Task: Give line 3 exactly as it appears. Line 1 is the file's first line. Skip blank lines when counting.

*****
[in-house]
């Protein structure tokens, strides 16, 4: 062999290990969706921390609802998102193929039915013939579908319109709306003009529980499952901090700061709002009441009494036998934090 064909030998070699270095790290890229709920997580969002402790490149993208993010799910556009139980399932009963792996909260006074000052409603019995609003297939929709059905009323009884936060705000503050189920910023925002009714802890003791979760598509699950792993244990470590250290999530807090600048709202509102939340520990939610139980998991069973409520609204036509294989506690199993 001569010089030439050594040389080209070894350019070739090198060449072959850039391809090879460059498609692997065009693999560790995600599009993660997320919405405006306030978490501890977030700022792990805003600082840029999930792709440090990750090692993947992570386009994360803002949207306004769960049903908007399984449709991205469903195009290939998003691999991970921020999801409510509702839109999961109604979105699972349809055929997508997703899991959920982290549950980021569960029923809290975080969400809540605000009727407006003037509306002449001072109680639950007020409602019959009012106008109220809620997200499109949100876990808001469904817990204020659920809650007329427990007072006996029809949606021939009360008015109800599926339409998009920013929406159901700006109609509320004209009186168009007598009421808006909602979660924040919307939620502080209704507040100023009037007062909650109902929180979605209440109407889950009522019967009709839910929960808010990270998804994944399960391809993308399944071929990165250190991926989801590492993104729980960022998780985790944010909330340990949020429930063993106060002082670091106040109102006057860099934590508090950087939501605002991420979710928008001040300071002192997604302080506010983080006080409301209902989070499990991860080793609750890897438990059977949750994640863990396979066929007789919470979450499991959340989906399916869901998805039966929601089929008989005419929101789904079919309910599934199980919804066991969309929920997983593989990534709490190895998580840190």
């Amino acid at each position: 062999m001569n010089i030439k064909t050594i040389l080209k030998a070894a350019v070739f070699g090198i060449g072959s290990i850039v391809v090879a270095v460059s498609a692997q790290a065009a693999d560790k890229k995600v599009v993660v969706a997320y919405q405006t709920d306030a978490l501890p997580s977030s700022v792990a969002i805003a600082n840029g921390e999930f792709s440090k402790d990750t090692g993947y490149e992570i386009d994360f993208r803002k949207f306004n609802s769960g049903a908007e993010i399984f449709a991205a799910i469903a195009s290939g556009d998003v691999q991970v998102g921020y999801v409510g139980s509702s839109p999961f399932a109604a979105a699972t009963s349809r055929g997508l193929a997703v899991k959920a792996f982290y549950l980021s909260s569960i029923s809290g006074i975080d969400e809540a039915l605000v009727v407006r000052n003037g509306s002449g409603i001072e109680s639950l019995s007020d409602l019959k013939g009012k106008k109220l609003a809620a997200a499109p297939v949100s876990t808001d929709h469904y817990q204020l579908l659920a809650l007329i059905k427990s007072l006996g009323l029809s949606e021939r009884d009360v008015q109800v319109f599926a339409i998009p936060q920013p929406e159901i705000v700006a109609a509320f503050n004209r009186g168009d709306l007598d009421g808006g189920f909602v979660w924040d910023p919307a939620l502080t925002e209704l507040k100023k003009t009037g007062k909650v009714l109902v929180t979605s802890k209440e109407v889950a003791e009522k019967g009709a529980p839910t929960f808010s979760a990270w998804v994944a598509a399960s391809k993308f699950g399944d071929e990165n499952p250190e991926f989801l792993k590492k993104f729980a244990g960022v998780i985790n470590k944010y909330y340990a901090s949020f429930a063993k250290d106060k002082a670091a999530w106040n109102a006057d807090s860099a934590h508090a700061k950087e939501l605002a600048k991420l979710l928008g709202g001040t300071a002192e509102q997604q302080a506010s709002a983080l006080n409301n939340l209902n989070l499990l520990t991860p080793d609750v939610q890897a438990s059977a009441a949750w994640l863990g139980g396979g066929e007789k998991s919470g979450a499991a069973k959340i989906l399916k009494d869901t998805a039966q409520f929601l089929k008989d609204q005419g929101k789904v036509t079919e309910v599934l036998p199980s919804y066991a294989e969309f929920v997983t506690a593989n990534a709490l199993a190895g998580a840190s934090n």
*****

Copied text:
């Amino acid at each position: 062999m001569n010089i030439k064909t050594i040389l080209k030998a070894a350019v070739f070699g090198i060449g072959s290990i850039v391809v090879a270095v460059s498609a692997q790290a065009a693999d560790k890229k995600v599009v993660v969706a997320y919405q405006t709920d306030a978490l501890p997580s977030s700022v792990a969002i805003a600082n840029g921390e999930f792709s440090k402790d990750t090692g993947y490149e992570i386009d994360f993208r803002k949207f306004n609802s769960g049903a908007e993010i399984f449709a991205a799910i469903a195009s290939g556009d998003v691999q991970v998102g921020y999801v409510g139980s509702s839109p999961f399932a109604a979105a699972t009963s349809r055929g997508l193929a997703v899991k959920a792996f982290y549950l980021s909260s569960i029923s809290g006074i975080d969400e809540a039915l605000v009727v407006r000052n003037g509306s002449g409603i001072e109680s639950l019995s007020d409602l019959k013939g009012k106008k109220l609003a809620a997200a499109p297939v949100s876990t808001d929709h469904y817990q204020l579908l659920a809650l007329i059905k427990s007072l006996g009323l029809s949606e021939r009884d009360v008015q109800v319109f599926a339409i998009p936060q920013p929406e159901i705000v700006a109609a509320f503050n004209r009186g168009d709306l007598d009421g808006g189920f909602v979660w924040d910023p919307a939620l502080t925002e209704l507040k100023k003009t009037g007062k909650v009714l109902v929180t979605s802890k209440e109407v889950a003791e009522k019967g009709a529980p839910t929960f808010s979760a990270w998804v994944a598509a399960s391809k993308f699950g399944d071929e990165n499952p250190e991926f989801l792993k590492k993104f729980a244990g960022v998780i985790n470590k944010y909330y340990a901090s949020f429930a063993k250290d106060k002082a670091a999530w106040n109102a006057d807090s860099a934590h508090a700061k950087e939501l605002a600048k991420l979710l928008g709202g001040t300071a002192e509102q997604q302080a506010s709002a983080l006080n409301n939340l209902n989070l499990l520990t991860p080793d609750v939610q890897a438990s059977a009441a949750w994640l863990g139980g396979g066929e007789k998991s919470g979450a499991a069973k959340i989906l399916k009494d869901t998805a039966q409520f929601l089929k008989d609204q005419g929101k789904v036509t079919e309910v599934l036998p199980s919804y066991a294989e969309f929920v997983t506690a593989n990534a709490l199993a190895g998580a840190s934090n």